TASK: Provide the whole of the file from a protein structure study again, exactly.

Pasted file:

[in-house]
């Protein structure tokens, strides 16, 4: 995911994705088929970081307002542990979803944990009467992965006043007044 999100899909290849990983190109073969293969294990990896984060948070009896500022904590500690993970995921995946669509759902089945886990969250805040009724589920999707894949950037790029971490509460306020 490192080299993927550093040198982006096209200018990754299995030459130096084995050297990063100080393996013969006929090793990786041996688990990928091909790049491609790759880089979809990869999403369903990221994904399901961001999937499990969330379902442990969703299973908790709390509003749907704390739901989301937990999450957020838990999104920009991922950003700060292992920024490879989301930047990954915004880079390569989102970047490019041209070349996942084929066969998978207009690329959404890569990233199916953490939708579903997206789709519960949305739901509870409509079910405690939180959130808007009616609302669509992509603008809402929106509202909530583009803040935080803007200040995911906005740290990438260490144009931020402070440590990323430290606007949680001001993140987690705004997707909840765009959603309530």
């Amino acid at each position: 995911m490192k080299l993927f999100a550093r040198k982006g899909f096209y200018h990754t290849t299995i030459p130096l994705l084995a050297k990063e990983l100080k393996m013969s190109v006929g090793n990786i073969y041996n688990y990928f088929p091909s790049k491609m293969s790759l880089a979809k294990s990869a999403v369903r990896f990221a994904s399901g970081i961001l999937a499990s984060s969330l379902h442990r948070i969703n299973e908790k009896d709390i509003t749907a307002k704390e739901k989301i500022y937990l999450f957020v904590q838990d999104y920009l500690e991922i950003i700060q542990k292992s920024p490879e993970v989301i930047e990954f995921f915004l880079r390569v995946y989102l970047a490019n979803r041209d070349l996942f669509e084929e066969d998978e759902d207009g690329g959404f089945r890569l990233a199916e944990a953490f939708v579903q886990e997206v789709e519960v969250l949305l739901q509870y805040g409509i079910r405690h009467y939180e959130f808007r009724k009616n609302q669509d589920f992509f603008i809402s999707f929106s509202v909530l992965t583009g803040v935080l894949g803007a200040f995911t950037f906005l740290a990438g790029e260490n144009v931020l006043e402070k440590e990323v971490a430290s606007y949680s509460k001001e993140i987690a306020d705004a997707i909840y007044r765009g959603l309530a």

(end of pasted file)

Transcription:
[in-house]
């Protein structure tokens, strides 16, 4: 995911994705088929970081307002542990979803944990009467992965006043007044 999100899909290849990983190109073969293969294990990896984060948070009896500022904590500690993970995921995946669509759902089945886990969250805040009724589920999707894949950037790029971490509460306020 490192080299993927550093040198982006096209200018990754299995030459130096084995050297990063100080393996013969006929090793990786041996688990990928091909790049491609790759880089979809990869999403369903990221994904399901961001999937499990969330379902442990969703299973908790709390509003749907704390739901989301937990999450957020838990999104920009991922950003700060292992920024490879989301930047990954915004880079390569989102970047490019041209070349996942084929066969998978207009690329959404890569990233199916953490939708579903997206789709519960949305739901509870409509079910405690939180959130808007009616609302669509992509603008809402929106509202909530583009803040935080803007200040995911906005740290990438260490144009931020402070440590990323430290606007949680001001993140987690705004997707909840765009959603309530």
């Amino acid at each position: 995911m490192k080299l993927f999100a550093r040198k982006g899909f096209y200018h990754t290849t299995i030459p130096l994705l084995a050297k990063e990983l100080k393996m013969s190109v006929g090793n990786i073969y041996n688990y990928f088929p091909s790049k491609m293969s790759l880089a979809k294990s990869a999403v369903r990896f990221a994904s399901g970081i961001l999937a499990s984060s969330l379902h442990r948070i969703n299973e908790k009896d709390i509003t749907a307002k704390e739901k989301i500022y937990l999450f957020v904590q838990d999104y920009l500690e991922i950003i700060q542990k292992s920024p490879e993970v989301i930047e990954f995921f915004l880079r390569v995946y989102l970047a490019n979803r041209d070349l996942f669509e084929e066969d998978e759902d207009g690329g959404f089945r890569l990233a199916e944990a953490f939708v579903q886990e997206v789709e519960v969250l949305l739901q509870y805040g409509i079910r405690h009467y939180e959130f808007r009724k009616n609302q669509d589920f992509f603008i809402s999707f929106s509202v909530l992965t583009g803040v935080l894949g803007a200040f995911t950037f906005l740290a990438g790029e260490n144009v931020l006043e402070k440590e990323v971490a430290s606007y949680s509460k001001e993140i987690a306020d705004a997707i909840y007044r765009g959603l309530a």